The Kingdom of Thailand is a nation virtually unreached by the gospel of Jesus Christ. Known for centuries by the name Siam, it was renamed Thailand after a bloodless revolution in 1932 prompted a change to a constitutional monarchy. Today its 69 million residents largely identify as Buddhist (94.6%), followed by smaller populations of Muslim (4.3%), and Christian populations (1%). It is in fact the world’s second largest Buddhist nation.
Dr. Jariya Sornmayura was raised Buddhist, but her first encounter with a Christian was one she could never shake. At the age of four she noticed a Westerner pass her house while she was outside playing with friends. “Thai people respect foreigners,” she said. As a child, she viewed Westerners as rich. So when he walked by she would ask him for one baht (today’s equivalent of $0.033 USD). “He started calling me One Baht,” Jariya remembers. This went on for a few weeks until the man gave her a tract with the story of Jesus inside. It was the last day she ever saw the man.
For 24 years Jariya never met another Christian. “My mother went to the Buddhist temple every night after work,” she said. Because they were close, Jariya went with her mother more than her other siblings. There they’d pray, using the Bali language. “I was a very good Buddhist.” One day she noticed a new business going into an office across from her work. Only it wasn’t a business, but a church. “I was reminded of the tract I’d received when I was four. I had been so curious as a child, and it brought back all these questions I had. When they said the name Jesus my hairs stood up.”
For a nation like Thailand, where so many are without a gospel witness, the challenge to send missionaries and resources is great. How can people believe in Christ if they’ve not heard of Him (Rom. 10:14)? In Touch Ministries is dedicated to equipping Christian leaders in Thailand with the resources of our Messenger Lab—resource tools meant not only to encourage and disciple strong believers, but also reach the lost and water new seeds of faith.
In 2015, In Touch began providing the Messenger, a solar-powered audio device that houses more than 30 Dr. Stanley messages and the entire Bible, to ministries within Thailand through a Christian media organization called The Voice of Peace. From a single radio broadcast to the Tak province in 1965, Voice of Peace is today a broadcaster and producer of Christian radio and television programming, and an equipping ministry for all of Thailand.
Dr. Jariya Sornmayura has been the organization’s director since 2012. Through the outreach and prayers of that first church she visited, Jariya began walking with Christ over 35 years ago. After a career in advertising and publishing, she taught Western philosophy and logic at a university. This put her in contact with Dr. Viggo Søgaard, the previous director of Voice of Peace. From his overtures encouraging her to join the board, Jariya developed a heart for Christian media. “I kept thinking there might be someone else out there who had gone 24 years without hearing the name of Jesus,” she said. “I didn’t want anyone else to go that long.”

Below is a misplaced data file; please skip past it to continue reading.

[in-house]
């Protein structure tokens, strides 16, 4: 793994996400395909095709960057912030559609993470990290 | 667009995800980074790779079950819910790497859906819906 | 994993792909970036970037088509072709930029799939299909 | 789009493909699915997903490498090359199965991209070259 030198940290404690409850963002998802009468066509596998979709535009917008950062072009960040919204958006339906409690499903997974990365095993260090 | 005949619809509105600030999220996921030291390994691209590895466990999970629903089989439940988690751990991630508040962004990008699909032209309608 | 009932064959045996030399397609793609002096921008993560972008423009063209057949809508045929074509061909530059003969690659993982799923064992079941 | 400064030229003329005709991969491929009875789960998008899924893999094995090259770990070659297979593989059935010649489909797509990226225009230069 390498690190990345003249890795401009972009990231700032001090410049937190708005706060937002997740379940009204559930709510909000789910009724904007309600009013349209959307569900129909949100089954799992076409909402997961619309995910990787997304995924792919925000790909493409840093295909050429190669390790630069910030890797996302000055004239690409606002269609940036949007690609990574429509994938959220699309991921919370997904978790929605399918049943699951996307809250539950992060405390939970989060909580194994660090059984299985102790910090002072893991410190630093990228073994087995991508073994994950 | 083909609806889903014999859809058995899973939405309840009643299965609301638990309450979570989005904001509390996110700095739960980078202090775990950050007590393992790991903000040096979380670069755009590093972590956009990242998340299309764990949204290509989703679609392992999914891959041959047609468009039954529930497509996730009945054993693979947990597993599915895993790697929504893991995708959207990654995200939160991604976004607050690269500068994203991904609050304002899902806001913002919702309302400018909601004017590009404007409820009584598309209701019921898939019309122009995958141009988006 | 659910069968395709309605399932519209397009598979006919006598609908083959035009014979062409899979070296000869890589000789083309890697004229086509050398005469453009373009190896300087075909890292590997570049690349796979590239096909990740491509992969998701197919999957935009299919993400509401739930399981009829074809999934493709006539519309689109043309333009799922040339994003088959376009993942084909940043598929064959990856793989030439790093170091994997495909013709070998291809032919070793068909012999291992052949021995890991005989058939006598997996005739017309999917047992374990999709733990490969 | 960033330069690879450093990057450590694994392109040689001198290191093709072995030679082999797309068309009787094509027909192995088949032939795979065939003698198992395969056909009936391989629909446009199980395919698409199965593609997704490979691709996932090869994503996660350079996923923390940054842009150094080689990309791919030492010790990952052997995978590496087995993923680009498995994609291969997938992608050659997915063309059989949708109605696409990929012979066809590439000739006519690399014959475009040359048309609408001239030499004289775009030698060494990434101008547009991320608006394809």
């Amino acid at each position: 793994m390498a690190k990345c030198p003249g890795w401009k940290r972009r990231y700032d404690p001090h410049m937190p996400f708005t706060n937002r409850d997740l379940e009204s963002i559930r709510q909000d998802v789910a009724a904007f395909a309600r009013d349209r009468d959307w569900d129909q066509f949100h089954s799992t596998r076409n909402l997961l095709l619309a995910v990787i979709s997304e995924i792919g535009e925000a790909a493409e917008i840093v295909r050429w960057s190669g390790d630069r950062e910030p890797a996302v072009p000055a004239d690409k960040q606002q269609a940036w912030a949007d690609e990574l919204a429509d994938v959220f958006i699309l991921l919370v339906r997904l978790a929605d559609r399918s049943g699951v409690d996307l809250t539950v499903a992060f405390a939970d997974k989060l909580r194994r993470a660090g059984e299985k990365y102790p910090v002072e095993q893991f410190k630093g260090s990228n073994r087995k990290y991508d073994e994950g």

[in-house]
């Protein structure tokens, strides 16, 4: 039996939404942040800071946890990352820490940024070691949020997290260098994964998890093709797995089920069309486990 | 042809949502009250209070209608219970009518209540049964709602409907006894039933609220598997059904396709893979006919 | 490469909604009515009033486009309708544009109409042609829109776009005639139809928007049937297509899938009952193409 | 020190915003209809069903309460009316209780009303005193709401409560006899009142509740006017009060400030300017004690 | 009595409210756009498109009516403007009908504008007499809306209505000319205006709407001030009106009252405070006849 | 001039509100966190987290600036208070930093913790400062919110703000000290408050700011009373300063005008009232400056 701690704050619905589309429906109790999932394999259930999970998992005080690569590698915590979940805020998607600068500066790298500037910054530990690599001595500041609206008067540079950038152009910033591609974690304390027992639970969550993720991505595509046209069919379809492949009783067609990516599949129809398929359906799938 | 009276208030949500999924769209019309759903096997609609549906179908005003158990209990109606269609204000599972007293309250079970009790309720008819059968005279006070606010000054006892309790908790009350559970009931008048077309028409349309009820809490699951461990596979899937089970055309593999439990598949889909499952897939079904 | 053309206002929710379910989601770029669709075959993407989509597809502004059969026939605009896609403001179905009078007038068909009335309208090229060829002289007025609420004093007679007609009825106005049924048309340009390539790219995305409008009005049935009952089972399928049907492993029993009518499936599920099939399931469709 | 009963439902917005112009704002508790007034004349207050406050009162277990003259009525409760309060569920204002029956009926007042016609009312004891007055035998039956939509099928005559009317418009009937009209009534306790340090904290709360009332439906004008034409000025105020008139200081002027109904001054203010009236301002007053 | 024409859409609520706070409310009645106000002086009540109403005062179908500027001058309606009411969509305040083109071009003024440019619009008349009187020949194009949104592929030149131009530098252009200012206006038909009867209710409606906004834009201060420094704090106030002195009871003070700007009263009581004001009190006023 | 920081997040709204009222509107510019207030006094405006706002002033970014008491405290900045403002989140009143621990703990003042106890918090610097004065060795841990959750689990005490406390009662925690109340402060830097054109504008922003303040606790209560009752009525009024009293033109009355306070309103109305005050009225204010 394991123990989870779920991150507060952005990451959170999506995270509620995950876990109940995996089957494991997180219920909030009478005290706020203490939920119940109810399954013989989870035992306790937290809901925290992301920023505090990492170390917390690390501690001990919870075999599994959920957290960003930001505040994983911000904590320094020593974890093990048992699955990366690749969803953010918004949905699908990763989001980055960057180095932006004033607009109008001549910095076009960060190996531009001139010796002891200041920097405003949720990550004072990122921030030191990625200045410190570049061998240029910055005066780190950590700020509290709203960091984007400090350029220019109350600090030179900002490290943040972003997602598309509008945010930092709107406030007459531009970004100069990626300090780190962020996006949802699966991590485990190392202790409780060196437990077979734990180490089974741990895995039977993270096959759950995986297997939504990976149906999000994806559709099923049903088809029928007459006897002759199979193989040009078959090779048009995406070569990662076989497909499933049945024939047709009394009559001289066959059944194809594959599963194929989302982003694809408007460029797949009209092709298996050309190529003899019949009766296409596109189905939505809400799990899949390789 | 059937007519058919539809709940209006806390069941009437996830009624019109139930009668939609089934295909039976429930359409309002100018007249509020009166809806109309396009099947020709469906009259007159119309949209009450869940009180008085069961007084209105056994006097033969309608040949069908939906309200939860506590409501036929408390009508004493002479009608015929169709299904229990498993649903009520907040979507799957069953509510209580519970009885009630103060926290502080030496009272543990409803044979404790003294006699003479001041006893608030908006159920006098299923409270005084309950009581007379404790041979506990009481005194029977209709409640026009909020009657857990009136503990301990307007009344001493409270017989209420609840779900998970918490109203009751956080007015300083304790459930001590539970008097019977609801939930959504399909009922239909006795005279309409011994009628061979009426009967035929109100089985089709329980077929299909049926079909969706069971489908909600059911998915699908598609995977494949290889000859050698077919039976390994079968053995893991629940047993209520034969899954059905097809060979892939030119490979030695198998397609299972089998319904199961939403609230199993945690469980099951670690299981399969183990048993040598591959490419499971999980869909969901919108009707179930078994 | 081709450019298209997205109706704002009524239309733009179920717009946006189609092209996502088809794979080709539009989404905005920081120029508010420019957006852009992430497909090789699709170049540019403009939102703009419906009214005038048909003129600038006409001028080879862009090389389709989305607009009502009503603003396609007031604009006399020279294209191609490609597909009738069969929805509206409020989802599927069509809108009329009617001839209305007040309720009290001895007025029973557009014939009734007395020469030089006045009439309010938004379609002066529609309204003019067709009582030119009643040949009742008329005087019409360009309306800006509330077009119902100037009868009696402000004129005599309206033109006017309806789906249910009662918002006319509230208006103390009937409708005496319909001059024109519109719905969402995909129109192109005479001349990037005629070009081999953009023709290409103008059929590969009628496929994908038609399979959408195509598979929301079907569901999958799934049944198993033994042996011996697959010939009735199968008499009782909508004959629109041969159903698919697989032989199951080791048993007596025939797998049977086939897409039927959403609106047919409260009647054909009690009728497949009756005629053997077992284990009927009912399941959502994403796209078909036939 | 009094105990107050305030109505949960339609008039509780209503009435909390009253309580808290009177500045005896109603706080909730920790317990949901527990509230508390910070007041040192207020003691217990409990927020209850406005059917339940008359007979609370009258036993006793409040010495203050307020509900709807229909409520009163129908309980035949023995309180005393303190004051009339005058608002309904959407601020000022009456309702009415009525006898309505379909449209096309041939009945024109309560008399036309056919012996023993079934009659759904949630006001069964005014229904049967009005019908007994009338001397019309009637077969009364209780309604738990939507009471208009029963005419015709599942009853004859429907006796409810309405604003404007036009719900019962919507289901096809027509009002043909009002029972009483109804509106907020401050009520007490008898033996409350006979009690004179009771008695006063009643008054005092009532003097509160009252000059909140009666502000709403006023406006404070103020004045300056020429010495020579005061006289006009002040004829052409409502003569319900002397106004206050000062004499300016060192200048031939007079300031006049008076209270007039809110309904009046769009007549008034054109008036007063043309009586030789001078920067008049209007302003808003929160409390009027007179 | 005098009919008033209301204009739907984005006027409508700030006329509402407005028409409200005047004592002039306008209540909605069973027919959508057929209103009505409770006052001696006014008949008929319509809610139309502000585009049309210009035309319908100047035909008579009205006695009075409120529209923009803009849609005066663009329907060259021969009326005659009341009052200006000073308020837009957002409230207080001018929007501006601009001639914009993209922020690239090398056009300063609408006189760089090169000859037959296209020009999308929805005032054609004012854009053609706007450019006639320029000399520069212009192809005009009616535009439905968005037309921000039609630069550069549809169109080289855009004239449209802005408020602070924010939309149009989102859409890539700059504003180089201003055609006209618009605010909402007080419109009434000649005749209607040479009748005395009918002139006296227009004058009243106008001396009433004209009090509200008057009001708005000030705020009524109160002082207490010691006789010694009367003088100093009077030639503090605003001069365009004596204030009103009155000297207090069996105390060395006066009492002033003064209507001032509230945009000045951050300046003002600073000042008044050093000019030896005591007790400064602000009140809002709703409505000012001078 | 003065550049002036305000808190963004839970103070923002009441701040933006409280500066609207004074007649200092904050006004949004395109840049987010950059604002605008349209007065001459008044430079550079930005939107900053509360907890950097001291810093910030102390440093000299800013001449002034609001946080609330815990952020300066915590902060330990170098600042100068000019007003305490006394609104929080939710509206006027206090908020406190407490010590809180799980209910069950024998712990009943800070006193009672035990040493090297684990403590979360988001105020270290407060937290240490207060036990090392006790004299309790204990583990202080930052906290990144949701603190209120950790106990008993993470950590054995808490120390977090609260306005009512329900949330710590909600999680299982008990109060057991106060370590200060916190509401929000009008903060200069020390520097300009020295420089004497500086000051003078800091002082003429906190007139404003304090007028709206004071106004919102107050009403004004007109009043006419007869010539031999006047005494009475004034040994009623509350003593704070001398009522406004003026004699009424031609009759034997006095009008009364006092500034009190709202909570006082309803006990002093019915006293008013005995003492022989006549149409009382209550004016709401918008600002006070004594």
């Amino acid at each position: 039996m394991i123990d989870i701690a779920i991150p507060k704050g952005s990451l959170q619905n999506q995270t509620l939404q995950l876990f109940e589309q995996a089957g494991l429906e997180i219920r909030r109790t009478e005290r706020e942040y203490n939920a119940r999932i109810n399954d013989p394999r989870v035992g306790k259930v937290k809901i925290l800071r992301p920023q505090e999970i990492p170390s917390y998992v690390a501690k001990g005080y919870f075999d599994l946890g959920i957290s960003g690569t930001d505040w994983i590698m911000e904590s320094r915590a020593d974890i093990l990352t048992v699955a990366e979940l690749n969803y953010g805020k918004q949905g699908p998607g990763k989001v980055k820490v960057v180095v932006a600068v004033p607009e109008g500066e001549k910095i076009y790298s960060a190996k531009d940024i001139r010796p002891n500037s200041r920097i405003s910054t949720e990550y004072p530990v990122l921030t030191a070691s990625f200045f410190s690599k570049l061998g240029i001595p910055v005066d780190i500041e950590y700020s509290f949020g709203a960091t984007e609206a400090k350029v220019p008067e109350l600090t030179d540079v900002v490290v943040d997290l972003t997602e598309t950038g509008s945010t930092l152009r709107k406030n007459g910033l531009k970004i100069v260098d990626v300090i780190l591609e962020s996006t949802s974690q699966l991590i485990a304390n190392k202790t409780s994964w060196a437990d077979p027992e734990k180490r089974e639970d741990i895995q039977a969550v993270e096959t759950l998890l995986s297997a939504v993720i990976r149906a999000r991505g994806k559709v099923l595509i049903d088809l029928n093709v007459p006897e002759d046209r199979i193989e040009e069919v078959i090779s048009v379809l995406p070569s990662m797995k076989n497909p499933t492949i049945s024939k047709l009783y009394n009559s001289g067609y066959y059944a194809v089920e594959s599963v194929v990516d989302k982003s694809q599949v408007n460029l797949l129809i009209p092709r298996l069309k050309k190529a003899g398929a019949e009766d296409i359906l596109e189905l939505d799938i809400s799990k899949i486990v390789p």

From villages that dot the mountains of northern Thailand to the nation’s largest cities, Messengers are reaching people where God’s Word and essential discipleship resources are scarce. They are especially useful for remote communities with little access to electricity and among communities living on the margins of society. In western Thailand, Messengers are used in refugee camps within the dense forests along the border with Myanmar. There, young school students benefit from the discipleship resources designed to help them grow in Christ. In the larger cities those who are experiencing homelessness and physical disabilities are forgotten. Among these crowded streets and sidewalks, Thai believers are dedicated to addressing food and clothing needs, packing the Messenger inside their gift bags in order to bring hope to the hopeless.
Though Christianity was first introduced to Thailand in the 1500s, the growth of the church has been minimal over the ensuing five centuries. One reason for this is the nation’s cultural ties to Buddhism: As is commonly said, to be Thai is to be Buddhist. For many, to reject this identity feels like a rejection of their Thai identity. But there is one cultural idea that Jariya finds very useful in sharing the gospel. “People in Thailand respect foreigners almost more than their own Thai brothers,” she said. “They will pay more attention to ideas from people outside of our own country.” This is one reason Dr. Stanley’s broadcasts have become such an enduring favorite on the radio. While the station translates the In Touch broadcast into the Thai language in order to overcome language barriers, they also broadcast the program in English. “Some want to practice English,” Jariya said. “They like his original voice. The message is very touching and helpful to so many people.”
Despite the challenge before them, pastors and Christian leaders like Jariya know their investment in the gospel will not return void. As they make the gospel accessible to every Thai individual, they look forward with hope to the coming harvest. “I tell my staff, ‘Just think of this as God’s work,’” Dr. Jariya said. “You are doing it for God. While we work behind the scenes, hopefully [the Thai] can see our works for the community and this nation.”
Be steadfast, immovable, always abounding in the work of the LORD,
knowing that in the LORD your labor is not in vain.
—1 Corinthians 15:58
Through your partnership, the good news of Jesus Christ is going where it’s needed most. Through the tools of the Messenger Lab, we’re reaching the lost, making disciples, and equipping pastors and Christian leaders as they obey the Great Commission.
Photography by Adam Dean and Panudet Krualee